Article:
US equities rose again overnight as tech stocks led the gains, with the NASDAQ up 2.6%.

And with US election polls showing a decisive lead for democratic candidate Joe Biden, the market continues to get its ” MoJoe” on and appears to be factoring less chance of a contested election outcome, as well as an increased likelihood for significant fiscal stimulus post-election.

Whether those polls are reliable, of course, is another question entirely.

Stocks continued their relentless journey higher overnight powered by Tech, in conjunction with Apple and Microsoft, whose brands remain immune and entirely impervious to the pandemic.

Investors are increasingly relying on a massive fiscal stimulus package in the US to offset the flattening growth recovery. Tech stocks remain the apple of the market eye.

And with Biden continuing to build on his lead in national polls, that same stimulus package should push US dollar lower, which should help nudge along the pre-election rotation into cyclicals.

The market’s latest surge came as Wall Street appeared to mostly shrug off the latest signs that Democrats and Republicans are no closer to stimulus bliss, which would provide immediate aid to those Americans who need it the most amid an economy hobbled by a gnarly pandemic.

But that could mean there will be less room for cyclical catch up if a fiscal deal is smaller or even delayed.

While cash markets are gushing and revelling to a massive stimulus beat, equity derivative signals still offer up the cause for concern that the result could be a drawn-out affair.

However, arguably positioning could be more to do about hedging election day risk itself rather than the full out bear mode.

The November VIX future remains the curve’s peak and is 2.2 points above October but has a narrower 1 point premium to December, which would implicitly be wider if markets expected a quick resolution, one would think.

With the market still trading off stimulus nirvana, it’s inevitable with the polls in the US leaning towards a win for a Democrat sweep, there will be more scrutiny on Bidens tax proposals’ impact on corporate America if the polls hold up and as we near the election date. That pain is unavoidable and still to come.

China reports better than expected consumer spending

In China, “channel checks” on property contracts and retail sales at shopping malls during the Golden Week holiday indicate better than expected consumer spending. Generally, contract sales during the holiday have been strong, running 20%-80% higher than last year, and some are up over 100% due to a low base. Due to overseas travel restrictions and the long holiday, retail sales at shopping malls are also healthy.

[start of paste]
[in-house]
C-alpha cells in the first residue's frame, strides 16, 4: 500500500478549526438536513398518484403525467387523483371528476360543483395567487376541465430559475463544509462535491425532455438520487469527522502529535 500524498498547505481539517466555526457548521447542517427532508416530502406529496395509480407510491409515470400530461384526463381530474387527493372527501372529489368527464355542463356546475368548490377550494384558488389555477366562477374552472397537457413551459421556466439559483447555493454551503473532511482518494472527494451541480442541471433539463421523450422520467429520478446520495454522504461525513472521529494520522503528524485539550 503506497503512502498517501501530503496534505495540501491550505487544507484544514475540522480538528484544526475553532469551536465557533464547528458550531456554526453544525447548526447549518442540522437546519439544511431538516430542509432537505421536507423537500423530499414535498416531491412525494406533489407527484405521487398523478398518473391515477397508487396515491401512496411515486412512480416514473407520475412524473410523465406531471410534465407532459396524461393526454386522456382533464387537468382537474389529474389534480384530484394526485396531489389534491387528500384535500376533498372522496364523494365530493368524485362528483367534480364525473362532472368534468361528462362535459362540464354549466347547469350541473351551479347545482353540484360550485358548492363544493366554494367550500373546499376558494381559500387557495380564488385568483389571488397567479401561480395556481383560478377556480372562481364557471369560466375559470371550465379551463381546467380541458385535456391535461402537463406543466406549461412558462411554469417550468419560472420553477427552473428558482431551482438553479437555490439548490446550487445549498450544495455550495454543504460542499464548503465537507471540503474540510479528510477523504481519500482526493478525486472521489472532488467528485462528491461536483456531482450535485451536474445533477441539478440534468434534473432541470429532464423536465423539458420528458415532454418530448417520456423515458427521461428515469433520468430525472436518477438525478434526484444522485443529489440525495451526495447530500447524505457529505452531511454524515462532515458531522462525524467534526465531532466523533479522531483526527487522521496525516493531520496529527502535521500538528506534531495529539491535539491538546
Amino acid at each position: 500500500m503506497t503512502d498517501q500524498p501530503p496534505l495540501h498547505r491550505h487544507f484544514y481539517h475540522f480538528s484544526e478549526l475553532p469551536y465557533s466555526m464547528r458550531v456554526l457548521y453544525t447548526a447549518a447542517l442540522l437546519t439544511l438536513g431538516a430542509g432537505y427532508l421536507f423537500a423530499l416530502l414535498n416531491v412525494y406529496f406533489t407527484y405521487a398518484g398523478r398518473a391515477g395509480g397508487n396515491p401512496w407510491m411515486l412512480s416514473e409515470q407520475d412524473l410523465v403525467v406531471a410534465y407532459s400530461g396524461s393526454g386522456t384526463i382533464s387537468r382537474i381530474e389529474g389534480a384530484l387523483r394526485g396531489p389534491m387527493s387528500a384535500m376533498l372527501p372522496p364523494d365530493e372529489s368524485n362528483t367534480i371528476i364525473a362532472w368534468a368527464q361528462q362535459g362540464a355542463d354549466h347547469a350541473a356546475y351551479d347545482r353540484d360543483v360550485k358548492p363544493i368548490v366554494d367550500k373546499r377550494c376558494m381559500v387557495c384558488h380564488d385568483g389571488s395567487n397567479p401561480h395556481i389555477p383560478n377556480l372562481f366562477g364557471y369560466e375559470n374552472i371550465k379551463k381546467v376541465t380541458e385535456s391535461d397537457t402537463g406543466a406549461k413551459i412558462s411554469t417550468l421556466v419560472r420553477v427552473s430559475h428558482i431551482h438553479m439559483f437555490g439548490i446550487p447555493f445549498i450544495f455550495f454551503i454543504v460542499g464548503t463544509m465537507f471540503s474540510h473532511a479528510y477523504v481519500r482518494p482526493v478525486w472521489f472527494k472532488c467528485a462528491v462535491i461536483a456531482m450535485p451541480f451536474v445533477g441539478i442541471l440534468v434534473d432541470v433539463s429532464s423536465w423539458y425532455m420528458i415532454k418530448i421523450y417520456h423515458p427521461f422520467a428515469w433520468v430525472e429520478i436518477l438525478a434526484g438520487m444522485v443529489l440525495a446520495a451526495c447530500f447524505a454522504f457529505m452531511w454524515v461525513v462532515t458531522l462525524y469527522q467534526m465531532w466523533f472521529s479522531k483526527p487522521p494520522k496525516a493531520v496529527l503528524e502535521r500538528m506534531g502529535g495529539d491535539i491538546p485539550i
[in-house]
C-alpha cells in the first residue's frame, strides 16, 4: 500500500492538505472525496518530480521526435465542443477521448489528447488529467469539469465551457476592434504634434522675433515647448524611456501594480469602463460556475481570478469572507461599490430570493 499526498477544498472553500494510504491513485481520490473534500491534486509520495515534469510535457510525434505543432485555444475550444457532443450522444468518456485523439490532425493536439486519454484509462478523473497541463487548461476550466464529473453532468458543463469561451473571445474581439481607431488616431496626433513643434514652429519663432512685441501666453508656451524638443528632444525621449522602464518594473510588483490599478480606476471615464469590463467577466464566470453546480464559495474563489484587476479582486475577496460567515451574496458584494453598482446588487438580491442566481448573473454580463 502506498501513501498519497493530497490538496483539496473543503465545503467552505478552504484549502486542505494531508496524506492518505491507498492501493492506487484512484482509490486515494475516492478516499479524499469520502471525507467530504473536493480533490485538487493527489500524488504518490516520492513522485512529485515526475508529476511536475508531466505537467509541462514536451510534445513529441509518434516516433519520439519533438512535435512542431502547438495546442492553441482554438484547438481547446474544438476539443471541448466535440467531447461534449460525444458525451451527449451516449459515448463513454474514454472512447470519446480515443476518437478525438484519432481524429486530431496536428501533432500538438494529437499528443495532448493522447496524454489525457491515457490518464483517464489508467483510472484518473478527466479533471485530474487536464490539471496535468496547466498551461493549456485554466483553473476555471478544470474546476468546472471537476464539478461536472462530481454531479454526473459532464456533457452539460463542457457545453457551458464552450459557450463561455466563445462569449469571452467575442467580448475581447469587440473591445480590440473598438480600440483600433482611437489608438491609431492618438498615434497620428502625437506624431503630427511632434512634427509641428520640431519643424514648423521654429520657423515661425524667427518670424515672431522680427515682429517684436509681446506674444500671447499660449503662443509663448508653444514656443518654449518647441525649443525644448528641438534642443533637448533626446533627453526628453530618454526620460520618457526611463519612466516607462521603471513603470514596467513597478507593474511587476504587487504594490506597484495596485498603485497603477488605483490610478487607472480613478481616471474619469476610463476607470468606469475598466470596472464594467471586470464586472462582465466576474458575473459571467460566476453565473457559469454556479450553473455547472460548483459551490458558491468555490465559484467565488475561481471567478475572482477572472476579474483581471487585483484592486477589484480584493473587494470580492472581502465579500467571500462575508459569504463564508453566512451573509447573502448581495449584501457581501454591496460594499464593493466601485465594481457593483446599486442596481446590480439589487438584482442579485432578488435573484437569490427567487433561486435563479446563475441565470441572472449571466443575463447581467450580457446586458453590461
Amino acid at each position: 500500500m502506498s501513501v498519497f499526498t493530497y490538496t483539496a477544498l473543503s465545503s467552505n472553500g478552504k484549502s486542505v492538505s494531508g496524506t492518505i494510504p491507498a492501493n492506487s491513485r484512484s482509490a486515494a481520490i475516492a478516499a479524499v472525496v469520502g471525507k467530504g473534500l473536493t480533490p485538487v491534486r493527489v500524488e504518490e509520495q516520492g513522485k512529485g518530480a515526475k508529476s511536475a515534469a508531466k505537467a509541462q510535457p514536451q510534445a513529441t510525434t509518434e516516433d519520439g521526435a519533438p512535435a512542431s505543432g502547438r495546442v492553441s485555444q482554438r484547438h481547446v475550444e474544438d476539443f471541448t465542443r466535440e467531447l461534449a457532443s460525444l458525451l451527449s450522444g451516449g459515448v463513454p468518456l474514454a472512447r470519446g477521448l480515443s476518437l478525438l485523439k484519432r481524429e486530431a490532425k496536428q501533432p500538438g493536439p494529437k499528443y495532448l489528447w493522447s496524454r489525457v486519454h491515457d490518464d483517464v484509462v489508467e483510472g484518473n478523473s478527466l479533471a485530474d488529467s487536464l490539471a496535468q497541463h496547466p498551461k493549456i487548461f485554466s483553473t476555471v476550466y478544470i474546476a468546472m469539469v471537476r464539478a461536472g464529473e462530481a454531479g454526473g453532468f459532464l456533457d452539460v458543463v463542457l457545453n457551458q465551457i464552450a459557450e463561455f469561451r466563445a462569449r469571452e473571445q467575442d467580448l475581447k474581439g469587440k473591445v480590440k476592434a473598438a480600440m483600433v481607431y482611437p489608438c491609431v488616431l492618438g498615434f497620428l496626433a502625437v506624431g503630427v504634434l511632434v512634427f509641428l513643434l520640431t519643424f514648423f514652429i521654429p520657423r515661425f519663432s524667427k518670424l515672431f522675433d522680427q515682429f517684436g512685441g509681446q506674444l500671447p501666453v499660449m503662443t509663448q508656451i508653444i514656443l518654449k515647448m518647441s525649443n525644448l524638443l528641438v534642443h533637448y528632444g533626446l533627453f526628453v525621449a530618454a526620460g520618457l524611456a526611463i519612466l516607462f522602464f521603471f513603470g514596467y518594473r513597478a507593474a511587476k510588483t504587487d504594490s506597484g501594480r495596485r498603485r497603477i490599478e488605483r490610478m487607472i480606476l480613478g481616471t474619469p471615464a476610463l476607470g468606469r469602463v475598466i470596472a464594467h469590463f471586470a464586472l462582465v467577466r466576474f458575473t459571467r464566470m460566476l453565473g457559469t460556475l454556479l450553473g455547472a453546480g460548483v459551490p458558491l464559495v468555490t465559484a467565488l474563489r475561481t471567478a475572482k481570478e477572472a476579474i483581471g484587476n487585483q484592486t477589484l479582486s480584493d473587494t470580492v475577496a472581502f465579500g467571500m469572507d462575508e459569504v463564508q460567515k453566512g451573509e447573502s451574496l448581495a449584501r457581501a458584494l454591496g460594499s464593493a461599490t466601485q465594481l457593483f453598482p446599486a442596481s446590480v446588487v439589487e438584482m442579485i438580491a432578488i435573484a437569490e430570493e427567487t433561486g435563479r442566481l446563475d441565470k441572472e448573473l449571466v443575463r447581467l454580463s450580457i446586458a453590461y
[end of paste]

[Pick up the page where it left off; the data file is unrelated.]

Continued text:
The stay-at-home or staycation styled Golden Week in China will provide a most welcome boost to the services industry, which had been lagging in manufacturing in the post-pandemic recovery.

Provided the Covid-19 curve to remain flat, clearing this major close contact holiday event should reduce the flu fear factor and give an additional shot in the arm to the mainland economy.

Q3 earnings season

Third-quarter earnings season in the US gets underway with the oddest of backdrops: Treasury yield curve is approaching multi-year highs on presumed fiscal stimulus with the possibility of a Democratic sweep. The virus has suddenly become an afterthought even as the winter months approach and the Fed struggles to get its story straight, so what could go wrong?

Oil slips anew

Oil is down after a procession of short-term supply disruptions that have buttressed prices have fallen by the wayside.

At the same time, Libya is reported to resume production in the Shahara oilfield. And amid forever rising COVID-19 concerns, the Libyan oil supply’s permanency is proving to be one of the biggest headaches for OPEC and oil bulls alike.

Still, oil prices remain supported by broader markets where hopes for stimulus resonate, which would provide a welcome relief to the US oil demand side of the equation.

Although the COVID-19 case counts are spiralling worldwide, markets do not seem overly fussed about the global recovery stumbling just yet. Full-on lockdowns are not being contemplated, while broader testing and vaccine progress leaves the world in a much safer place today.

Just ask President Trump where oil markets are still digesting is rapid recovery.

The Baker Hughes rig count reported Friday shows only modest growth in activity (+4 w/w on the US’s oil side). And oil prices remain gingerly supported that US supply will disappoint through 4Q and into 2021 unless activity rates jump appreciably.

Equity and Oil markets analysis and insights from Stephen Innes, Chief Global Market Strategist at Axi